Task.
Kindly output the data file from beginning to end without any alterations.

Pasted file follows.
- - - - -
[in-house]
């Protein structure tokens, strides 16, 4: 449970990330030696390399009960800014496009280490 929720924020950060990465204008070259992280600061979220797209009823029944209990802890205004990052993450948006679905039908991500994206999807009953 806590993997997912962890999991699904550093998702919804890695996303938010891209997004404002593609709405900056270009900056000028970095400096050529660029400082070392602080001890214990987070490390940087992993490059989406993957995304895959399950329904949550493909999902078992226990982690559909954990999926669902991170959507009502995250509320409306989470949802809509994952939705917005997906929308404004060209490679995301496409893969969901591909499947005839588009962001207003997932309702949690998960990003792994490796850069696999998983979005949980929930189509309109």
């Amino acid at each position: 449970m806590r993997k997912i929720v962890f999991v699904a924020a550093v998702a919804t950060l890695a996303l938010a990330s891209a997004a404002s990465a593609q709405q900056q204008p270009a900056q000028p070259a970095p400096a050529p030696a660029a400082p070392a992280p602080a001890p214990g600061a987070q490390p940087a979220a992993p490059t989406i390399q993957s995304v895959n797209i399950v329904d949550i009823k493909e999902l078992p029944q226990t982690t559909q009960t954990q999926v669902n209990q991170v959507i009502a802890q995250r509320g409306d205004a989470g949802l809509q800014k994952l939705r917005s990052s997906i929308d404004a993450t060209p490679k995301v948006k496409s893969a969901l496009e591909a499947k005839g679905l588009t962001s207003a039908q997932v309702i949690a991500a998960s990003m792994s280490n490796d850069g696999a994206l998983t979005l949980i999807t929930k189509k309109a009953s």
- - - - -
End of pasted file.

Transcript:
[in-house]
């Protein structure tokens, strides 16, 4: 449970990330030696390399009960800014496009280490 929720924020950060990465204008070259992280600061979220797209009823029944209990802890205004990052993450948006679905039908991500994206999807009953 806590993997997912962890999991699904550093998702919804890695996303938010891209997004404002593609709405900056270009900056000028970095400096050529660029400082070392602080001890214990987070490390940087992993490059989406993957995304895959399950329904949550493909999902078992226990982690559909954990999926669902991170959507009502995250509320409306989470949802809509994952939705917005997906929308404004060209490679995301496409893969969901591909499947005839588009962001207003997932309702949690998960990003792994490796850069696999998983979005949980929930189509309109």
């Amino acid at each position: 449970m806590r993997k997912i929720v962890f999991v699904a924020a550093v998702a919804t950060l890695a996303l938010a990330s891209a997004a404002s990465a593609q709405q900056q204008p270009a900056q000028p070259a970095p400096a050529p030696a660029a400082p070392a992280p602080a001890p214990g600061a987070q490390p940087a979220a992993p490059t989406i390399q993957s995304v895959n797209i399950v329904d949550i009823k493909e999902l078992p029944q226990t982690t559909q009960t954990q999926v669902n209990q991170v959507i009502a802890q995250r509320g409306d205004a989470g949802l809509q800014k994952l939705r917005s990052s997906i929308d404004a993450t060209p490679k995301v948006k496409s893969a969901l496009e591909a499947k005839g679905l588009t962001s207003a039908q997932v309702i949690a991500a998960s990003m792994s280490n490796d850069g696999a994206l998983t979005l949980i999807t929930k189509k309109a009953s």